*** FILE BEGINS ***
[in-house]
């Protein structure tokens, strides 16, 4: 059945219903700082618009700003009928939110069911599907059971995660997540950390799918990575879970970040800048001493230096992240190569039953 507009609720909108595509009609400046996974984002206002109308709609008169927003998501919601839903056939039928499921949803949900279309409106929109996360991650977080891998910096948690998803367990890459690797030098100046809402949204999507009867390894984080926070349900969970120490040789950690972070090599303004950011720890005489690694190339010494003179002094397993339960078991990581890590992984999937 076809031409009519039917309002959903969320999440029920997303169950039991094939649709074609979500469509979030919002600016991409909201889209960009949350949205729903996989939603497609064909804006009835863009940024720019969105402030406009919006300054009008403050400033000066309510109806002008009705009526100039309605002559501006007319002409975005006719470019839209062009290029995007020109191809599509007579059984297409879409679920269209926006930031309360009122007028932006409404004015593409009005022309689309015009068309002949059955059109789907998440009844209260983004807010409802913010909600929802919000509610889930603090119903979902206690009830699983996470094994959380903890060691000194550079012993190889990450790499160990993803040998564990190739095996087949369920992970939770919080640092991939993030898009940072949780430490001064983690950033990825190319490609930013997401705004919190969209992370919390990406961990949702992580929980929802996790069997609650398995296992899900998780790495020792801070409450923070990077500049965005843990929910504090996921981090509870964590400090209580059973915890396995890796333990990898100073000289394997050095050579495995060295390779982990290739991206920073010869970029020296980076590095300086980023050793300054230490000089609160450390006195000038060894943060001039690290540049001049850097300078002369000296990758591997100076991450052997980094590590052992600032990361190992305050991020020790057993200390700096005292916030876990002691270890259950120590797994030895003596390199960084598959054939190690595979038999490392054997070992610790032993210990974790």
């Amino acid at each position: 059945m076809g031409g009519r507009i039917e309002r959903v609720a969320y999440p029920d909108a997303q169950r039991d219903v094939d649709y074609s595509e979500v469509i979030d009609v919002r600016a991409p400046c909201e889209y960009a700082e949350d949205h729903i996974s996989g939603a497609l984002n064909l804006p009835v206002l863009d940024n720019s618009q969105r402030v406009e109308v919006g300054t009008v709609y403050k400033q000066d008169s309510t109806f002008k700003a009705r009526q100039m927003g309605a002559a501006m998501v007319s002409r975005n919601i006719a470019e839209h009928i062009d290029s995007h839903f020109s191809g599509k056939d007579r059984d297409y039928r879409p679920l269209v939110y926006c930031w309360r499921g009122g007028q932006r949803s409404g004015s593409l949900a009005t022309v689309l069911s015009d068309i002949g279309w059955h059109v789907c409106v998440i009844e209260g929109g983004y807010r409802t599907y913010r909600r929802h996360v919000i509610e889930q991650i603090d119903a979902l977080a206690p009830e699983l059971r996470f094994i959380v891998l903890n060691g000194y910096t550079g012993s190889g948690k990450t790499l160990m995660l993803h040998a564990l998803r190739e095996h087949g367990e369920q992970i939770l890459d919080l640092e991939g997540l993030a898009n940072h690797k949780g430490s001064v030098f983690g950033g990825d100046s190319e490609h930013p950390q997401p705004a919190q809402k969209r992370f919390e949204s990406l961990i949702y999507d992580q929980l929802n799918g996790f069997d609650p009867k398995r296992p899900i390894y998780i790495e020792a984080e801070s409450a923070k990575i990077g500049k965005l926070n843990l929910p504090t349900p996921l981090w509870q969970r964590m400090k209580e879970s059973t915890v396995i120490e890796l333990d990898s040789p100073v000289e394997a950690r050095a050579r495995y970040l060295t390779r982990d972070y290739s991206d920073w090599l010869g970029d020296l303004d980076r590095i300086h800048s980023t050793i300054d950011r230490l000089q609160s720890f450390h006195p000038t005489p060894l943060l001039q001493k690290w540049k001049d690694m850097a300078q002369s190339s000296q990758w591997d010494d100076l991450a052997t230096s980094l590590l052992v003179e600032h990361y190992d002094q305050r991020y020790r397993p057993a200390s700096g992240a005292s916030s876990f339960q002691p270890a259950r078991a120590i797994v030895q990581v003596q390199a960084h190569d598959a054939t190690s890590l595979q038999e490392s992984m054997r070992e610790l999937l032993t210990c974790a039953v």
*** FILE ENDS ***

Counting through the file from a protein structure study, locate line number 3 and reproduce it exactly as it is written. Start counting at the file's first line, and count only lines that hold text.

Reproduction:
């Amino acid at each position: 059945m076809g031409g009519r507009i039917e309002r959903v609720a969320y999440p029920d909108a997303q169950r039991d219903v094939d649709y074609s595509e979500v469509i979030d009609v919002r600016a991409p400046c909201e889209y960009a700082e949350d949205h729903i996974s996989g939603a497609l984002n064909l804006p009835v206002l863009d940024n720019s618009q969105r402030v406009e109308v919006g300054t009008v709609y403050k400033q000066d008169s309510t109806f002008k700003a009705r009526q100039m927003g309605a002559a501006m998501v007319s002409r975005n919601i006719a470019e839209h009928i062009d290029s995007h839903f020109s191809g599509k056939d007579r059984d297409y039928r879409p679920l269209v939110y926006c930031w309360r499921g009122g007028q932006r949803s409404g004015s593409l949900a009005t022309v689309l069911s015009d068309i002949g279309w059955h059109v789907c409106v998440i009844e209260g929109g983004y807010r409802t599907y913010r909600r929802h996360v919000i509610e889930q991650i603090d119903a979902l977080a206690p009830e699983l059971r996470f094994i959380v891998l903890n060691g000194y910096t550079g012993s190889g948690k990450t790499l160990m995660l993803h040998a564990l998803r190739e095996h087949g367990e369920q992970i939770l890459d919080l640092e991939g997540l993030a898009n940072h690797k949780g430490s001064v030098f983690g950033g990825d100046s190319e490609h930013p950390q997401p705004a919190q809402k969209r992370f919390e949204s990406l961990i949702y999507d992580q929980l929802n799918g996790f069997d609650p009867k398995r296992p899900i390894y998780i790495e020792a984080e801070s409450a923070k990575i990077g500049k965005l926070n843990l929910p504090t349900p996921l981090w509870q969970r964590m400090k209580e879970s059973t915890v396995i120490e890796l333990d990898s040789p100073v000289e394997a950690r050095a050579r495995y970040l060295t390779r982990d972070y290739s991206d920073w090599l010869g970029d020296l303004d980076r590095i300086h800048s980023t050793i300054d950011r230490l000089q609160s720890f450390h006195p000038t005489p060894l943060l001039q001493k690290w540049k001049d690694m850097a300078q002369s190339s000296q990758w591997d010494d100076l991450a052997t230096s980094l590590l052992v003179e600032h990361y190992d002094q305050r991020y020790r397993p057993a200390s700096g992240a005292s916030s876990f339960q002691p270890a259950r078991a120590i797994v030895q990581v003596q390199a960084h190569d598959a054939t190690s890590l595979q038999e490392s992984m054997r070992e610790l999937l032993t210990c974790a039953v």